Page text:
“The railway industry needs to get even smarter about the way it counters this threat, and to better exploit remarkable modern technology that enables the prediction and tracking of extreme weather events such as summer convective storms.
“There’s also an urgent need for the railway to provide real-time decision-makers with the information, procedures and training they need to manage complex and widespread weather-related events across the rail network.”
He added: “It’s important for all of us in the rail industry not to dismiss this truly harrowing accident as a one-off event.
“The railway industry needs to think through the implications of severe weather on its infrastructure, whilst also looking to the behaviour of trains should they derail after striking obstructions such as washouts and landslips.”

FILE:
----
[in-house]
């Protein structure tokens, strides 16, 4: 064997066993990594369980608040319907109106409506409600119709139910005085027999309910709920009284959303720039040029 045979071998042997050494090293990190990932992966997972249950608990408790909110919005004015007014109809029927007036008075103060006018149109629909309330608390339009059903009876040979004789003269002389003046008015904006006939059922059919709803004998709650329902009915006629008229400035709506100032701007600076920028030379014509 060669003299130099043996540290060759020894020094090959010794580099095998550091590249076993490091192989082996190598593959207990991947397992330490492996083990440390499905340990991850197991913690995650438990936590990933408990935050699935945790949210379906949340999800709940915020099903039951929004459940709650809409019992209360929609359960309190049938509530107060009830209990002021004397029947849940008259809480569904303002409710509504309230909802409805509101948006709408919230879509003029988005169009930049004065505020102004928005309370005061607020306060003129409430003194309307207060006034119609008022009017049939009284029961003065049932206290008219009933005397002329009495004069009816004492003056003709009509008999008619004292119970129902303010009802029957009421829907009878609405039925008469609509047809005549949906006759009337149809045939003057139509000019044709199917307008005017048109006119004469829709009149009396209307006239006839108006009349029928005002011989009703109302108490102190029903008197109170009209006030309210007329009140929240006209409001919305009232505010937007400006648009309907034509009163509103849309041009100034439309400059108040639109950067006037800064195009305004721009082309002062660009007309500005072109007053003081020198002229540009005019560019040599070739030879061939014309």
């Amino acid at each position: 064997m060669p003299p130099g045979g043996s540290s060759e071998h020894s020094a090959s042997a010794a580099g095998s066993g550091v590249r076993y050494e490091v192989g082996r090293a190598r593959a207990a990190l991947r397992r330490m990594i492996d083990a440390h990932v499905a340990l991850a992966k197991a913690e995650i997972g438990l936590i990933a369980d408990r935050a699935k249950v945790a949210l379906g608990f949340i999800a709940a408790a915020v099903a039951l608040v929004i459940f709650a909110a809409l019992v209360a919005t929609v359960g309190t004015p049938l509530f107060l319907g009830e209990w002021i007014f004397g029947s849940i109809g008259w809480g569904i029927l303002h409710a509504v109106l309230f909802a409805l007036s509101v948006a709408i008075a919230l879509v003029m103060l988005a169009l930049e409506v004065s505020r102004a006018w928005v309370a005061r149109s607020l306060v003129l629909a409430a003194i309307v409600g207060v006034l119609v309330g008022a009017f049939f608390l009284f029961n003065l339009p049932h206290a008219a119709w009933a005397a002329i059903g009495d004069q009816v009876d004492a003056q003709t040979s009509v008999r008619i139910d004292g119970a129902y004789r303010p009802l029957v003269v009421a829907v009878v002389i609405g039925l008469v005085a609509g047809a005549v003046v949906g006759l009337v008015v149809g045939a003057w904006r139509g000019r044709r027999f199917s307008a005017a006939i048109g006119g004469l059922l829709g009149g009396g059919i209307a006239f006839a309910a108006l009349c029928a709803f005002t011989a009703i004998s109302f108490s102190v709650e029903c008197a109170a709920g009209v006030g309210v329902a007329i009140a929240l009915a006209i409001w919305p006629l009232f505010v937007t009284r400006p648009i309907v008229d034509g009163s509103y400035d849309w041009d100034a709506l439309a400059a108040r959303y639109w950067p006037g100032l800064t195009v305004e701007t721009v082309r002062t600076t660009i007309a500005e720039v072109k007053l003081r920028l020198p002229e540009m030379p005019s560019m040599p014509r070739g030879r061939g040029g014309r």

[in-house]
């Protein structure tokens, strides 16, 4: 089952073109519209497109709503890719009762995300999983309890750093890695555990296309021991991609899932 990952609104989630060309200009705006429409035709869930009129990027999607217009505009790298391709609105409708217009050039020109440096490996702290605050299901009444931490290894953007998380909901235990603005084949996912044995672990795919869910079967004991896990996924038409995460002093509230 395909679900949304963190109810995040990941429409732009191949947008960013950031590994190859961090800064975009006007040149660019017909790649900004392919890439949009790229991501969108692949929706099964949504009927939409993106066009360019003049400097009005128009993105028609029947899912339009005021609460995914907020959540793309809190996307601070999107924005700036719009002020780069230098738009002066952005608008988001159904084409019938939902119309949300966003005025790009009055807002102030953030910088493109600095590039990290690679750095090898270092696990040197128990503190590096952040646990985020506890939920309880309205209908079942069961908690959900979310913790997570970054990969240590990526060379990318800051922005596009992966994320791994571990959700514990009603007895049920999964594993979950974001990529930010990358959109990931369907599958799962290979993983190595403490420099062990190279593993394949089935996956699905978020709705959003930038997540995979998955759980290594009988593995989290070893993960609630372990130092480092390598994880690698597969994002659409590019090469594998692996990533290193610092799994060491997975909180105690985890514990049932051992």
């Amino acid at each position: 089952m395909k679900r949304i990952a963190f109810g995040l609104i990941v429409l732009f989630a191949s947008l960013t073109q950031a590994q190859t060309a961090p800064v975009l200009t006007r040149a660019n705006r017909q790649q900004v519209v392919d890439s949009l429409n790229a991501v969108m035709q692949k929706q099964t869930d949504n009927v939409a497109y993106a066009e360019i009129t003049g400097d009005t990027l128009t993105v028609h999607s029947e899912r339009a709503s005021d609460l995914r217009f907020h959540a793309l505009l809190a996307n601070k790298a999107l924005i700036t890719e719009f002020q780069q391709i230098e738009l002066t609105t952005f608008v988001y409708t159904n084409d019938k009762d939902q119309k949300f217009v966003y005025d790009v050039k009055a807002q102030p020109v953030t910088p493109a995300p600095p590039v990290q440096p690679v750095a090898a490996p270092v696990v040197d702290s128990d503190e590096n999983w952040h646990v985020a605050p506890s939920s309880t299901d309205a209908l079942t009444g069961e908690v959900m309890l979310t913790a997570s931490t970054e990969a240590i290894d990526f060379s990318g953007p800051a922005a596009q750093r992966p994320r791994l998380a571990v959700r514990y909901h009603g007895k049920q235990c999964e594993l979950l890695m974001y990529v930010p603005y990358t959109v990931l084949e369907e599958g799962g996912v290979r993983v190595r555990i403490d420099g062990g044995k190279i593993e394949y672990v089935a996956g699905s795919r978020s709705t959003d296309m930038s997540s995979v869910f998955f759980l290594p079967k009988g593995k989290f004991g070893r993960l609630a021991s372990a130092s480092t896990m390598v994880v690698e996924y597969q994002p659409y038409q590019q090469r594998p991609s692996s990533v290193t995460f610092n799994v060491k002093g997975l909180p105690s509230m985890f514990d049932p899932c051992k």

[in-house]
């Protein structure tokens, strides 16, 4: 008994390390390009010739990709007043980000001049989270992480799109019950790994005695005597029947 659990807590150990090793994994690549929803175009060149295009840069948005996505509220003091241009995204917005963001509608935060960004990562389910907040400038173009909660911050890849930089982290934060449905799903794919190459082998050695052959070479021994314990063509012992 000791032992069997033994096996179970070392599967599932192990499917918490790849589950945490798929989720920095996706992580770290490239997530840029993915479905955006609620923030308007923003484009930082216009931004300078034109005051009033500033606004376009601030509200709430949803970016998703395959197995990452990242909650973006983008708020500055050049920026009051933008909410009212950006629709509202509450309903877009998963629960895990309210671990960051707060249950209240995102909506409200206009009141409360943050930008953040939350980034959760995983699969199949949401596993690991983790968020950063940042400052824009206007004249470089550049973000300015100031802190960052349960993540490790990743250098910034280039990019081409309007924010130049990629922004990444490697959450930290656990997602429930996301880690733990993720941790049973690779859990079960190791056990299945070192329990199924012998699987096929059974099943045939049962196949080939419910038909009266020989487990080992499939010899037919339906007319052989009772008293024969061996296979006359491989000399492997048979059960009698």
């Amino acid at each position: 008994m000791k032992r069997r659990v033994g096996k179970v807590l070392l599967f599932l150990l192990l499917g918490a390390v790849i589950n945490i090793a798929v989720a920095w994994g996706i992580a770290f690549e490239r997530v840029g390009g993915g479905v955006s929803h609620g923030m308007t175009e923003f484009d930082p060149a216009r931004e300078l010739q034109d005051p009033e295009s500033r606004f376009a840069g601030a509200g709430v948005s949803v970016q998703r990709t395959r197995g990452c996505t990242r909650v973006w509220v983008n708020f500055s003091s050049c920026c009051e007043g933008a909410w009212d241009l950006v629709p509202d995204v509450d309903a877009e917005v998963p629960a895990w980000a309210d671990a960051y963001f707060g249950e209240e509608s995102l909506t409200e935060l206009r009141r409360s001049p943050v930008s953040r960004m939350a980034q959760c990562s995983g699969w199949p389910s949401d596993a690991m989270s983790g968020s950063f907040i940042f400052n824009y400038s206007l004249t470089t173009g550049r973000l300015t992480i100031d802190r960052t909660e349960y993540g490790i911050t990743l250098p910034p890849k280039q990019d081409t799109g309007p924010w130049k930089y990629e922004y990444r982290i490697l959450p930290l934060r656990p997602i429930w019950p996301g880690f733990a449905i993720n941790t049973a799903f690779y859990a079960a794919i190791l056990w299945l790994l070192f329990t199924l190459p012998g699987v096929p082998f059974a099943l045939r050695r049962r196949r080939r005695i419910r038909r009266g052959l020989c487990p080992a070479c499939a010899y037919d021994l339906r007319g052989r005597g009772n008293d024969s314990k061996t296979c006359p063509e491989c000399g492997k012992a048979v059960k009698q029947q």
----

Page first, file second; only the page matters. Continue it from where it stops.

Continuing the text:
ScotRail chief operating officer Ian McConnell said: “This report makes for very sober reading.
“The RAIB is clear that the derailment was caused by debris washed out from a drain and onto the track, with failures in the specific drainage system installed by Network Rail in 2011/12 being a key factor.
“The majority of the RAIB recommendations relate to other parties but ScotRail will play its part fully in ensuring that safety lessons are learned.
“We are working closely with Network Rail and the wider industry to do everything possible to reduce the risk of something like this ever happening again.
“The way the industry responds to extreme weather incidents has already changed following the events of 12 August 2020 and a number of the report’s recommendations have already been implemented.”
Scottish Transport Minister Jenny Gilruth said: “While the RAIB report is very clear there was nothing about the way the train was driven which caused the accident, the primary cause – that Network Rail’s contractor did not construct the drainage system correctly – will add to families’ pain and sorrow.
“Three people dying as a result of the Carmont derailment was three people too many.”
She added: “The Scottish Government is clear – we cannot allow a repeat of the terrible Carmont tragedy.”